git checkout -b new-feature

Modify the site

In order to demonstrate changing the app, you need to change the gceme cards from blue to orange.

Step 1

Open html.go and replace the two instances of blue with orange.

Step 2

Open main.go and change the version number from 1.0.0 to 2.0.0. The version is defined in the following line:

const version string = "2.0.0"

Kick off deployment

Step 1

Commit and push your changes to kick off a build of your development environment.

git add html.go main.go
git commit -m "Version 2.0.0"
git push gcp new-feature

Step 2

After the change is pushed to the Git repository, navigate to the History page user interface, where you can see that your build started for the new-feature branch.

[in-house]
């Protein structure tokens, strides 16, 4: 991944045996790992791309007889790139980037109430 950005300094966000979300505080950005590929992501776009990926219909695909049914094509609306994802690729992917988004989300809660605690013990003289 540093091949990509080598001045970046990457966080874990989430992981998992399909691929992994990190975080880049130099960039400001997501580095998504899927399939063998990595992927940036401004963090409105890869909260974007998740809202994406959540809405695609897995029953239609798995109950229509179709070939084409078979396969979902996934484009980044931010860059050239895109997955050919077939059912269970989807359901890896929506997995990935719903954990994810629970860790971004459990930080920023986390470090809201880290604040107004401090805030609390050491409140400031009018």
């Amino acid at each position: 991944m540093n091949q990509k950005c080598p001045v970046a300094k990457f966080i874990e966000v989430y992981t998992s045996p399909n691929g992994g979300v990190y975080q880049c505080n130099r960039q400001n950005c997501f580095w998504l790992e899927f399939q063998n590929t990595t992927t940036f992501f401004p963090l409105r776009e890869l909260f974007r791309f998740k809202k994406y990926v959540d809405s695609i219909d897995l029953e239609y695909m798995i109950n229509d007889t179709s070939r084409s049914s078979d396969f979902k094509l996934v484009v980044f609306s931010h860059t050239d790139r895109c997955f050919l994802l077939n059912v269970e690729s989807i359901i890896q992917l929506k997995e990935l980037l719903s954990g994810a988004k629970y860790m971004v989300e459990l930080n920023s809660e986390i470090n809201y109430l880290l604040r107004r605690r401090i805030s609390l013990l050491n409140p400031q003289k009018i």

Click into the build to review the details of the job.

Step 3

Once that completes, verify that your app is accessible.

Retrieve the external IP address for the production services.

kubectl get service gceme-frontend -n new-feature

export FRONTEND_SERVICE_IP=$(kubectl get -o jsonpath="{.status.loadBalancer.ingress[0].ip}" --namespace=new-feature services gceme-frontend)

curl http://$FRONTEND_SERVICE_IP/version

You should see it respond with 2.0.0, which is the version that is now running.

Congratulations! You set up the development environment.

Now that you verified that your app is running your latest code in the development environment, deploy that code to the canary environment.

Step 1

Create a canary branch and push it to the Git server.

git checkout master
git merge new-feature
git push gcp master